“It’s a wonderful job to be offered and I hope I can do the best I can with some good times around the corner.”

Furner tried to recruit Kimmorley as a player at the end of 2010, but the champion halfback declined and decided to retire instead.

Meanwhile, Canberra captain David Shillington returned to training for the first time on Monday after being given an extended break because of his duties with the Australian team.

Shillington is the Raiders’ representative on the Rugby League Players Association, which is trying to negotiate an increase in the salary cap.

There will be another meeting in Sydney on Tuesday where the RLPA hopes its request will be granted.

But if negotiations stall, Shillington conceded a boycott of games was possible despite it not being his preferred option.

The original release of this article first appeared on the website of Hangzhou Night Net.


Dispute with PGA resolved, says Palmer

The first of Clive Palmer’s dinosaurs looms over his Coolum resort.Billionaire Clive Palmer reportedly locked PGA officials out of his resort over the weekend but has released a statement, saying issues with the golf tournament have been “resolved amicably”.

The PGA is due to tee off at the resort on Thursday, a week after it was revealed the golfing body was looking for a new home for next year’s event because negotiations to host it at the resort had reached a stalemate.

Mr Palmer also placed signs around the Palmer Coolum Resort advertising his project Titanic II in the past few days, much to the chagrin of the organisers of the PGA golf tournament.

Last night he released a statement saying “issues” had been resolved, but he did not specify what the issues were.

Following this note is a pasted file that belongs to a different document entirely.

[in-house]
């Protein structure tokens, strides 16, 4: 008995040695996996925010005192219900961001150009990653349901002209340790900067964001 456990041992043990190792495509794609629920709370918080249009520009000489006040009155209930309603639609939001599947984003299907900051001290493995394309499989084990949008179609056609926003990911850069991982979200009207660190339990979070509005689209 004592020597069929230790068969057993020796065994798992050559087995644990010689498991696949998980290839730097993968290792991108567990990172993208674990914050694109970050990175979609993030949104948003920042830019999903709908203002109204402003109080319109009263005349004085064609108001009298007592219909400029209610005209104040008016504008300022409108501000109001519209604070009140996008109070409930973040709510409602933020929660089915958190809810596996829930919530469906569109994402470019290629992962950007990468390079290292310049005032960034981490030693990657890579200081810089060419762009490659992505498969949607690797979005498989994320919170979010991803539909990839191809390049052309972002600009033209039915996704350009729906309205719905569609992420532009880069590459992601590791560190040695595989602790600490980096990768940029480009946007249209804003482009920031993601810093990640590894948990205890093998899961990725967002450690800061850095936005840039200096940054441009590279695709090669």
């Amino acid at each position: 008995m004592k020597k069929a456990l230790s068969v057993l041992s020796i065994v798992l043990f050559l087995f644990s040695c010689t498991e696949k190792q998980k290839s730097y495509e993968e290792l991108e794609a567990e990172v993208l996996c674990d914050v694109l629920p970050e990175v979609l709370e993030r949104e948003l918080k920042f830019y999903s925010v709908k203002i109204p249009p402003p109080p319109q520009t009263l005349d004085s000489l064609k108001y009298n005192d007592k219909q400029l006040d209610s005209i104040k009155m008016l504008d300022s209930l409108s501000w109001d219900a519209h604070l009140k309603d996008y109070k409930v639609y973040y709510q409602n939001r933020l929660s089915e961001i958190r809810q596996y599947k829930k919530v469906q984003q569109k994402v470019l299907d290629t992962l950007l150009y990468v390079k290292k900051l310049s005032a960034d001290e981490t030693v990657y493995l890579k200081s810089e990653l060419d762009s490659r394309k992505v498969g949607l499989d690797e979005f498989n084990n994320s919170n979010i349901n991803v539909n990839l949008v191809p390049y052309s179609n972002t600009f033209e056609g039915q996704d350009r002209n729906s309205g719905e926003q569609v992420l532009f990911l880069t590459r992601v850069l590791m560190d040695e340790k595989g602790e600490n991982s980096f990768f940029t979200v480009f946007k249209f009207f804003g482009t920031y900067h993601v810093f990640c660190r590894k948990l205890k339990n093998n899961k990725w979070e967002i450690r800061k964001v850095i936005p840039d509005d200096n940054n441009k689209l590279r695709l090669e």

“We had some issues with the PGA of Australia which have now been resolved amicably,” he said.

“The Australian PGA championship has been held at Coolum since 2002 and last year’s event saw more than 36,000 spectators come to Palmer Coolum Resort with at least a similar number expected this time around.

“We are very much looking forward to this year’s tournament.”

Mr Palmer said his resort – which was the Hyatt Regency before he bought it in February – had a “premier” golf course.

The Sunshine Coast Daily reported Mr Palmer locked PGA organisers out of his Coolum resort and told them they could not hold their tournament on his course after a dispute over signage.

Brian Thorburn, CEO of the PGA of Australia, confirmed the organisation had “signage concerns” with the resort however he did not address allegations Mr Palmer wanted to display Titanic II signs during the event.

“I’m pleased to say that the issues have been resolved this afternoon and the tournament will remain unaffected,” Mr Thorburn said in a statement yesterday.